My new book, Awesome Kitchen Science Experiments , opens with an investigation in which kids compare two different methods for putting bubbles into lemonade. The experiment helps kids tell the difference between chemical and physical change – and at least one of the methods produces a delicious drink. I had a blast sharing this experiment at a summer teacher meeting. At first, my colleagues looked terrified of the bubbling, smoking brew – but after a few minutes, everyone dug into this delicious drink. If you want to try the experiment but aren’t sure how to find dry ice, do an Internet search for “dry ice near me.” Some CostCo stores carry it, and there’s a dry ice supplier in most metro areas.
Showing posts from January, 2020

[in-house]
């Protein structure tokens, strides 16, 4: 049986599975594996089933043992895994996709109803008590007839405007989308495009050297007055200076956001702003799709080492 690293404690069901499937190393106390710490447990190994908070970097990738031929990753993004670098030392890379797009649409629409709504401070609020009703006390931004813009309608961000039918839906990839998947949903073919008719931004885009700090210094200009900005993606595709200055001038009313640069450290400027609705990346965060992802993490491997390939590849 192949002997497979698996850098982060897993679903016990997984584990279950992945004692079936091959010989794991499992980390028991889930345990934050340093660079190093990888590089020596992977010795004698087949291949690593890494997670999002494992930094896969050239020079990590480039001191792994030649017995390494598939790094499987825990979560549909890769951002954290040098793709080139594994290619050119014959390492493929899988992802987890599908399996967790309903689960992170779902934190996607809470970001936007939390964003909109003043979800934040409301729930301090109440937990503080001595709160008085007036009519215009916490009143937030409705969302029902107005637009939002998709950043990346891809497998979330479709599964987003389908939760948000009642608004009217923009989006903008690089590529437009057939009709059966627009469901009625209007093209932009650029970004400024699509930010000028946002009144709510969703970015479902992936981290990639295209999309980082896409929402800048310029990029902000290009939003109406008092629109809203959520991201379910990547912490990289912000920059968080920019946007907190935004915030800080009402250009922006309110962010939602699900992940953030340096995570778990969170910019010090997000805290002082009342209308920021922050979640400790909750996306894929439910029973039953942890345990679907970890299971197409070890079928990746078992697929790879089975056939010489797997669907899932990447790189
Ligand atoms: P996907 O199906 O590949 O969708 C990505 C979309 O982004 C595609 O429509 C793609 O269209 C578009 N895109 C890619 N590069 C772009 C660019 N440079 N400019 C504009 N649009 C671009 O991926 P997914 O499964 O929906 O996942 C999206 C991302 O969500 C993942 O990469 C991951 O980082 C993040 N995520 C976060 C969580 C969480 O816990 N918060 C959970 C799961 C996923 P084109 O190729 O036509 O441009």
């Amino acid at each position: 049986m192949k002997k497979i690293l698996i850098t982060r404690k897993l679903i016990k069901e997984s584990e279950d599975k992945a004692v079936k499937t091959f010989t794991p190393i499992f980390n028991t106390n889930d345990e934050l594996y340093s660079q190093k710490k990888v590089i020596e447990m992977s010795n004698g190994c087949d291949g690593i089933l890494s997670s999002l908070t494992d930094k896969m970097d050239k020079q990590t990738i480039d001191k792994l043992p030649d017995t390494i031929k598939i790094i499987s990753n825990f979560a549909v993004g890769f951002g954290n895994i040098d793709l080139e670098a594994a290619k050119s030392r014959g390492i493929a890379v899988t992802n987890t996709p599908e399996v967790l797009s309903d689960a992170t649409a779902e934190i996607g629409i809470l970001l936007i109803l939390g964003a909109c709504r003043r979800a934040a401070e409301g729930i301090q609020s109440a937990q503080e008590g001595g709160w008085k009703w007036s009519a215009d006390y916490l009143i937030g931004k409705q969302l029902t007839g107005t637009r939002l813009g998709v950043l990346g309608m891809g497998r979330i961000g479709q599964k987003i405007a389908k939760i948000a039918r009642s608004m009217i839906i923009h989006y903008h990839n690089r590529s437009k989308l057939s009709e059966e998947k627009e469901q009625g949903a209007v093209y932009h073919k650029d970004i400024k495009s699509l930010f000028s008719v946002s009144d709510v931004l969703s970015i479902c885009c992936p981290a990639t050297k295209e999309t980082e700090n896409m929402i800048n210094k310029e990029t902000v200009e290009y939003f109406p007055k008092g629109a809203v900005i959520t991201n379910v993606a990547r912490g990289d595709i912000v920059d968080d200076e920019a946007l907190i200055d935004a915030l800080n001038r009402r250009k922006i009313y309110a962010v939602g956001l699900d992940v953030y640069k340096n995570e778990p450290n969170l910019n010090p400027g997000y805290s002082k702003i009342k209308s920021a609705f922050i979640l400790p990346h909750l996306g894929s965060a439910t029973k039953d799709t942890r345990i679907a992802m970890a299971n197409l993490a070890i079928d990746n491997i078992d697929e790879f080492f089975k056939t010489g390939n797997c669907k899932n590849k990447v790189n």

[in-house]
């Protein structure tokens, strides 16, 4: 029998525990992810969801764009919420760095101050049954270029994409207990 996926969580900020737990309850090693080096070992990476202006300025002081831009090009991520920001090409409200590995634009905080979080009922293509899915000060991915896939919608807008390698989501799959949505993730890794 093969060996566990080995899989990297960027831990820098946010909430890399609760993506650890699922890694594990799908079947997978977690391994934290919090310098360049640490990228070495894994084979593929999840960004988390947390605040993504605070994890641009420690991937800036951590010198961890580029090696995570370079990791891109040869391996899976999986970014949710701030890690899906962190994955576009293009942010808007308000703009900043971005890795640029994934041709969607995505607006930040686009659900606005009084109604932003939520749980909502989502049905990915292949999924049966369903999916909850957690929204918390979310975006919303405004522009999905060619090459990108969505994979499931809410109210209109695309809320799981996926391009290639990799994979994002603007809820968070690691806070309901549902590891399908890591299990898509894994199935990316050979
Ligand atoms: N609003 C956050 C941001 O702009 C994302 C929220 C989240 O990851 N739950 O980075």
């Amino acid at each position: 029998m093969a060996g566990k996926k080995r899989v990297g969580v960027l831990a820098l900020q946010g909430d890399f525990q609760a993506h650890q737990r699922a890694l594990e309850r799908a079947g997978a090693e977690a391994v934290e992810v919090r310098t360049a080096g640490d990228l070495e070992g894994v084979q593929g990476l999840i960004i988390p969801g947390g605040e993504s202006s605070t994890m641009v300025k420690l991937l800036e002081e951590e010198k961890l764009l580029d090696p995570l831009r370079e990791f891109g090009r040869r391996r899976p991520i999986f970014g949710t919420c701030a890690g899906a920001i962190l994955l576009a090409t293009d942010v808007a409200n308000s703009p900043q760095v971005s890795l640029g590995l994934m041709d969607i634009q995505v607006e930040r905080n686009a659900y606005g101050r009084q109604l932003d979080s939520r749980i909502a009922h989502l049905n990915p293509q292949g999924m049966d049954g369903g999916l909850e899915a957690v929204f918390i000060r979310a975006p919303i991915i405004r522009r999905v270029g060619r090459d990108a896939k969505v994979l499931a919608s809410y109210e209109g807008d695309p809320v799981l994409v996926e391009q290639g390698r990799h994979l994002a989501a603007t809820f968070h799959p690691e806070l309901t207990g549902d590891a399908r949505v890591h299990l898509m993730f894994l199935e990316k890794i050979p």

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Cabin fever? Make a fruit rainbow with your kids. A certain number of days into winter, it can be hard to break my kids free of their macaroni-and-cheese/Netflix daze. My family’s magic cure for cabin fever doldrums? Pomegranates. Pomegranates are strange, beautiful, sweet, juicy, complicated fruits that take forever to open up and eat. A perfect provocation for bored kids. Winter time can seem like a barren wasteland when it comes to colorful fruits and vegetables, but it’s not. Try brainstorming a rainbow of foods with your kids, and then eat one a week. You can track the colors you’ve consumed by making a little bit of home-dyed artwork for each food. Keep a small bowl of pomegranate (or orange, or blueberry) juice set aside until after snack time. Your kids can dip a small square of white tissue paper into the juice to dye it. Crumple up the dried tissue paper squares and glue them onto a larger piece of paper or cardstock to make a rainbow. Here are some more